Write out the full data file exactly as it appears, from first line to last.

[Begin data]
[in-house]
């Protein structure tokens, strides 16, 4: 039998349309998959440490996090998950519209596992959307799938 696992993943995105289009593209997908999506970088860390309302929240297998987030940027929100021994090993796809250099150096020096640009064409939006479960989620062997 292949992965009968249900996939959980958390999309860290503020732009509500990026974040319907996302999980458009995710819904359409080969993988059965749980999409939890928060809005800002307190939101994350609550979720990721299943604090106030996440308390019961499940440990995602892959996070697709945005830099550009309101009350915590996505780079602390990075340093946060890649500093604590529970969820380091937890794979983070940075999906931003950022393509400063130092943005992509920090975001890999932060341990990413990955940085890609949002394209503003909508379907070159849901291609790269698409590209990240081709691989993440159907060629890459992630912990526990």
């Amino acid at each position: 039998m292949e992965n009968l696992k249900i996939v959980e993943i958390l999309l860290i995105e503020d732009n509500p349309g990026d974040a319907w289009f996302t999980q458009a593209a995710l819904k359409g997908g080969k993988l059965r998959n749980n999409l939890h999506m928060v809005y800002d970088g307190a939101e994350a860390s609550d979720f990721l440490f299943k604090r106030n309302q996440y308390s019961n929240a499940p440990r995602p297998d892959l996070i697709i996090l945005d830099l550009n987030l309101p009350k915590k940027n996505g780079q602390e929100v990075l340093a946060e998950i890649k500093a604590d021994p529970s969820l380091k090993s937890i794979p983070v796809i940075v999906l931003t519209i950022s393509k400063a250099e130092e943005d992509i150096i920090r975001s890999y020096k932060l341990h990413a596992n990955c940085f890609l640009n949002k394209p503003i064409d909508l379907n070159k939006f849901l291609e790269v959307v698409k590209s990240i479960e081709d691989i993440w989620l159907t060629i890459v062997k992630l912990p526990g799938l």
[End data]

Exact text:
[in-house]
């Protein structure tokens, strides 16, 4: 039998349309998959440490996090998950519209596992959307799938 696992993943995105289009593209997908999506970088860390309302929240297998987030940027929100021994090993796809250099150096020096640009064409939006479960989620062997 292949992965009968249900996939959980958390999309860290503020732009509500990026974040319907996302999980458009995710819904359409080969993988059965749980999409939890928060809005800002307190939101994350609550979720990721299943604090106030996440308390019961499940440990995602892959996070697709945005830099550009309101009350915590996505780079602390990075340093946060890649500093604590529970969820380091937890794979983070940075999906931003950022393509400063130092943005992509920090975001890999932060341990990413990955940085890609949002394209503003909508379907070159849901291609790269698409590209990240081709691989993440159907060629890459992630912990526990």
């Amino acid at each position: 039998m292949e992965n009968l696992k249900i996939v959980e993943i958390l999309l860290i995105e503020d732009n509500p349309g990026d974040a319907w289009f996302t999980q458009a593209a995710l819904k359409g997908g080969k993988l059965r998959n749980n999409l939890h999506m928060v809005y800002d970088g307190a939101e994350a860390s609550d979720f990721l440490f299943k604090r106030n309302q996440y308390s019961n929240a499940p440990r995602p297998d892959l996070i697709i996090l945005d830099l550009n987030l309101p009350k915590k940027n996505g780079q602390e929100v990075l340093a946060e998950i890649k500093a604590d021994p529970s969820l380091k090993s937890i794979p983070v796809i940075v999906l931003t519209i950022s393509k400063a250099e130092e943005d992509i150096i920090r975001s890999y020096k932060l341990h990413a596992n990955c940085f890609l640009n949002k394209p503003i064409d909508l379907n070159k939006f849901l291609e790269v959307v698409k590209s990240i479960e081709d691989i993440w989620l159907t060629i890459v062997k992630l912990p526990g799938l």